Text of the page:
Monday, April 25, 2016

71 - Antarctic ANZAC day..........

Hi Friends

I know 2 in two days but today has special meaning to me both as an Australian and as a Antarctic Expeditionar. You think about all the family many of us have that were involved in the and the many that we have lost in all the wars its frightening. Antarctica has a link to to many of the wars as expeditioners and being Australian many returned from their time and signed up to do their duty.

Here I'm going to talk about two of the more famous ones in Frank Hurley and Hubert Wilkins. Both unbelievable men........

Hurley after two trips to the Antarctic continent with both Mawson and another with Shackleton. Then a trip in early 1917 to South Georgia a Sub Antarctic Island before in August the same year he joined the Australian Imperial Forces as official photographer with the rank of honorary captain.

Ive found many web sites that are full of interesting stuff in relation to this THIS one quotes Hurley

The living conditions on the front often reminded men like Hurley of his experiences in the south. Only a short time after his extraordinary time lost on the bitter Antarctic Elephant Island and living for 4 1/2 months with 21 others under upturned lifeboats, Hurley wrote in his war diaries about the warmth of companionship. In his diary, he commented on his response to the carnage while walking through battlefields strewn with dismembered corpses :
The Menin road is like passing through the Valley of Death, for one never knows when a shell will lob in front of him. It is the most gruesome shambles I have ever seen, with the exception of the South Georgia whaling stations, but here it is terrible as the dead things are men and horses. [17 September 1917]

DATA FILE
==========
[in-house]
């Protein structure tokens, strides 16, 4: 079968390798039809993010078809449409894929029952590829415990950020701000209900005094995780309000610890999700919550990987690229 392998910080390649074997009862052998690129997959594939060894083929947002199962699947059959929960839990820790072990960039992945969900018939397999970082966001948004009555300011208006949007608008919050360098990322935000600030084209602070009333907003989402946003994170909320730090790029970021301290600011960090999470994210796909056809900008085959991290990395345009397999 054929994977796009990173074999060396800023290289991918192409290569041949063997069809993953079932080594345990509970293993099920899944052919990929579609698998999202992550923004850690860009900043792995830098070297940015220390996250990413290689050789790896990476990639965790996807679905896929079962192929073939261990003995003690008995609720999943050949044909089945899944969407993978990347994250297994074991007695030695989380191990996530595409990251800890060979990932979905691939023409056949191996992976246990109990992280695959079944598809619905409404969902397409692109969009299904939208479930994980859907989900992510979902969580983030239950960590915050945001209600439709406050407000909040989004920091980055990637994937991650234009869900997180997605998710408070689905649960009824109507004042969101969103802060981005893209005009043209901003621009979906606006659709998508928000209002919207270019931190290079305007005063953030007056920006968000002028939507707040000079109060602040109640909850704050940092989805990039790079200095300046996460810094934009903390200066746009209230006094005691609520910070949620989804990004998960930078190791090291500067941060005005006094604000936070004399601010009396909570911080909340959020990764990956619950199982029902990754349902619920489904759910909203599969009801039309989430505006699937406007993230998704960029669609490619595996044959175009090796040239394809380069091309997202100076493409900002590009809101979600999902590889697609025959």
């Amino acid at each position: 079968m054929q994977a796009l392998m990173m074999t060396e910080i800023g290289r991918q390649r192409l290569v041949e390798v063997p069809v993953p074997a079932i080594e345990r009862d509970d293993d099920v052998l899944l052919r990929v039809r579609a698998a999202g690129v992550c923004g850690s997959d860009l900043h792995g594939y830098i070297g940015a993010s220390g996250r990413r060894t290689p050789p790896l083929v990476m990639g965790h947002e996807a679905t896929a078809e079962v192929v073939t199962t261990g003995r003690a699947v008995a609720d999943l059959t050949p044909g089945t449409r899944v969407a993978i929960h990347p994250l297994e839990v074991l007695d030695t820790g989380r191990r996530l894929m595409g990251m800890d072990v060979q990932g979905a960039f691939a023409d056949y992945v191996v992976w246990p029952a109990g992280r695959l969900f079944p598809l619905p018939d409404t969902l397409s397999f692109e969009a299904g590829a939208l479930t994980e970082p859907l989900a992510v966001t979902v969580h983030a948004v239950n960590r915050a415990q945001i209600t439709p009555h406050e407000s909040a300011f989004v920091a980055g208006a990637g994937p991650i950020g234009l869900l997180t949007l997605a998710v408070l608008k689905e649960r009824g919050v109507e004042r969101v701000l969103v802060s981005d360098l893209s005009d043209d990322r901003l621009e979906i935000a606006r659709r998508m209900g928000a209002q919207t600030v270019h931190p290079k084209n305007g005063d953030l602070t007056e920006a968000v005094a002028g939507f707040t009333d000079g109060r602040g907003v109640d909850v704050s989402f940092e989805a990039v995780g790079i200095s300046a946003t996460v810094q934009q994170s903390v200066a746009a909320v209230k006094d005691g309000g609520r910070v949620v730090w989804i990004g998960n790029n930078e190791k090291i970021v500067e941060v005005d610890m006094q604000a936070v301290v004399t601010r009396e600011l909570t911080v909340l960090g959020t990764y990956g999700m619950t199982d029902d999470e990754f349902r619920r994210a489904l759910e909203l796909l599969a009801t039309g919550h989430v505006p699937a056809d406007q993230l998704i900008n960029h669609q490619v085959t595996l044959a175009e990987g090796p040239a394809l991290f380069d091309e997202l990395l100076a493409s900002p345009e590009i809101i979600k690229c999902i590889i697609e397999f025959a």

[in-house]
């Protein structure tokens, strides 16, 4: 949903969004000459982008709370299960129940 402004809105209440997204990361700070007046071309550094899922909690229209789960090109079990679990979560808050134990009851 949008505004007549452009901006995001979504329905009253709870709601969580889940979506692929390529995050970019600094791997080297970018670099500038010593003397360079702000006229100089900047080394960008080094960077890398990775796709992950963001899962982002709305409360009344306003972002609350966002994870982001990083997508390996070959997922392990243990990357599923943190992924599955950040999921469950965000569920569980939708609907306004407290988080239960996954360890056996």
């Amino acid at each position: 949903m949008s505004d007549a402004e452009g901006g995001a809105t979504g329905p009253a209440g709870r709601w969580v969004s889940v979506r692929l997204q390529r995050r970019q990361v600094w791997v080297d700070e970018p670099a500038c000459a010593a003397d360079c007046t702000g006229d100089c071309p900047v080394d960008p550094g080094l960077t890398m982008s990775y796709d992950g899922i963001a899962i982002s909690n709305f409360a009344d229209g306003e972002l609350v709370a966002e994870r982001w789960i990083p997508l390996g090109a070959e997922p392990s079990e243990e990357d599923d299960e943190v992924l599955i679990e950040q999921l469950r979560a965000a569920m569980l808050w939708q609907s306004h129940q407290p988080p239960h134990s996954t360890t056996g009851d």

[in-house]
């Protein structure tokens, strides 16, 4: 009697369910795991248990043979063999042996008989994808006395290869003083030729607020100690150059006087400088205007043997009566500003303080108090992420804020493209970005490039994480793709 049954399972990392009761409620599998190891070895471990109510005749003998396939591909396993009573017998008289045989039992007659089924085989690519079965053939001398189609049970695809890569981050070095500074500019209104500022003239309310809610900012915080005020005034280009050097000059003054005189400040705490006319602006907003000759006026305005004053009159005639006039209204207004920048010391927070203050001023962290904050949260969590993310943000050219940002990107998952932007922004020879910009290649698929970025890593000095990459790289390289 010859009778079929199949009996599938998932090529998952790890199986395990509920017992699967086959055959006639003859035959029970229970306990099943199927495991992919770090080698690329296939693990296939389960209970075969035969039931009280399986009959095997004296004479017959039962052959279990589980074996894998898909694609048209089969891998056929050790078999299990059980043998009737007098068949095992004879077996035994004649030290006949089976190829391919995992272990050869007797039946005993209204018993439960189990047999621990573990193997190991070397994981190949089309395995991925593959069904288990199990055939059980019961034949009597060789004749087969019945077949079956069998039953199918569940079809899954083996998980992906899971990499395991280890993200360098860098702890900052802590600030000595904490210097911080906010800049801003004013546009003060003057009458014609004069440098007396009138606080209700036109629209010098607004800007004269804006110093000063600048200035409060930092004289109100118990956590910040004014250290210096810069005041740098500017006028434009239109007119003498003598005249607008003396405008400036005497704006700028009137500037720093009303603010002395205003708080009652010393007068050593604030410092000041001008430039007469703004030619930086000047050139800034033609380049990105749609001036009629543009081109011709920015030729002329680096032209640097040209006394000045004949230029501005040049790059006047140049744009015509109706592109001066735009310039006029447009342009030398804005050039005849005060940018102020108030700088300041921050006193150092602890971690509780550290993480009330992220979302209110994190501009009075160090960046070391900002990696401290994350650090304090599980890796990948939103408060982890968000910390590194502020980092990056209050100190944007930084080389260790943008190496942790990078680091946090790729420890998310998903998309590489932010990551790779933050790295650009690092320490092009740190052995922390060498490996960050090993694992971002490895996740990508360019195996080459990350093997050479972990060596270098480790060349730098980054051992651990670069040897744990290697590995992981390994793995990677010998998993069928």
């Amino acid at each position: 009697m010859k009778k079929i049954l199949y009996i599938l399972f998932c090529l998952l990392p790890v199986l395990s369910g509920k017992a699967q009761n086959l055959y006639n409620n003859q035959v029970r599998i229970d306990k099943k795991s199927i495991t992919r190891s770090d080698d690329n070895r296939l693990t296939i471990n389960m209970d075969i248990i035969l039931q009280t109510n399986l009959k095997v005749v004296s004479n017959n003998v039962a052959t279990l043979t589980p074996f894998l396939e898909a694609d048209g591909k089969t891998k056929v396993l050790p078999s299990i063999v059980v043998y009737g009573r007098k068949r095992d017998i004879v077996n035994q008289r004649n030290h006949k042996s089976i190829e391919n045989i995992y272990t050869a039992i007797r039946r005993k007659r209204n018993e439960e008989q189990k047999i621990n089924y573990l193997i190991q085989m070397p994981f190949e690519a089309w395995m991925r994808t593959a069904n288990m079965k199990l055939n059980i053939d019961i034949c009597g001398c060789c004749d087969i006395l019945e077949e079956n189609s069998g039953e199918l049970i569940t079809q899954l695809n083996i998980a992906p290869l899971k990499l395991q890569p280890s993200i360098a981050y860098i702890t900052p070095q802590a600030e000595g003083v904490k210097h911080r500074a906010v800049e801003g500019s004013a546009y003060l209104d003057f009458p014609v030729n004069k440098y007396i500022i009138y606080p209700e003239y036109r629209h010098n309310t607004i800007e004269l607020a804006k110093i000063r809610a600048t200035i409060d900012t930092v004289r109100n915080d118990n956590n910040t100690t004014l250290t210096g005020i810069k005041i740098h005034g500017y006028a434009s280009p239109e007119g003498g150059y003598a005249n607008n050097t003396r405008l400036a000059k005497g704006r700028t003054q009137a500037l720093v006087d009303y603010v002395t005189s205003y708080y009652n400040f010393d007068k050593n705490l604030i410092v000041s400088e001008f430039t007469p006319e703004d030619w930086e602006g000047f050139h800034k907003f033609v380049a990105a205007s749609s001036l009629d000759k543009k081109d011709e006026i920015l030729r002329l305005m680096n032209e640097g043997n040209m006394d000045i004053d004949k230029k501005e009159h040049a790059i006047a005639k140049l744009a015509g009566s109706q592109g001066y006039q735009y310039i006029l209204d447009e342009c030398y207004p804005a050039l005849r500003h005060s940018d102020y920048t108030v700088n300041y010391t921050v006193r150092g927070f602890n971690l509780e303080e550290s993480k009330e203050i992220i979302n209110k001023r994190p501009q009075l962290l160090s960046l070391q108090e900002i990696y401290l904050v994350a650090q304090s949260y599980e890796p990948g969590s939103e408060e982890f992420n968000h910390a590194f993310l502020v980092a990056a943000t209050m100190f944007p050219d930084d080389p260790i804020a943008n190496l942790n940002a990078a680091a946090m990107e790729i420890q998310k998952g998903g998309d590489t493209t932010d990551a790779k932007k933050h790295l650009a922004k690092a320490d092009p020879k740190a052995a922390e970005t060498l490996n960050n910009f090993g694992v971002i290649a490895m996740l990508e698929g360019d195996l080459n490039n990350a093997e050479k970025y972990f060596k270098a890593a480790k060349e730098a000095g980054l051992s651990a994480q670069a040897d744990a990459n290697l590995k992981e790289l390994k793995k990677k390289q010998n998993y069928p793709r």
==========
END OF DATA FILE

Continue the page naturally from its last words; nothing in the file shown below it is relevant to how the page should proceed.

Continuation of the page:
On 30 December  1917, Hurley was with members of the Australian Light Horse in Palestine. That evening the men made camp, settling and feeding the horses.  As the dark grew around them, the soldiers gathered around a fire and asked Hurley to tell them about Antarctica. In this extraordinary moment the connections between the experiences of the explorers of the then almost completely unknown southern continent and the experiences of people in World War 1 became apparent.  He wrote about the episode:

‘After dinner the boys invited me to their campfire, and asked me to give them a few words about my Antarctic experiences. The novelty of the surroundings impressed me greatly, and I felt, in the interest expressed on the faces around me a reward for the tribulations of the South… How all these, my fellow countrymen appreciated my story. How they sympathized with the hardships and how they joined in hilarity when I related… the primitive routine of daily life. I enjoyed it as much as they.

This is the feeling of connection, belonging and an extended family I talk about so much in previous blogs. Its something intangible that many just won't ever truly get the meaning of unless you've been the isolated situation where you really do rely on your mates with the ultimate offering in the deal is your mortal life. I sit here shaking my head as to how to accurately describe something means so much but more.........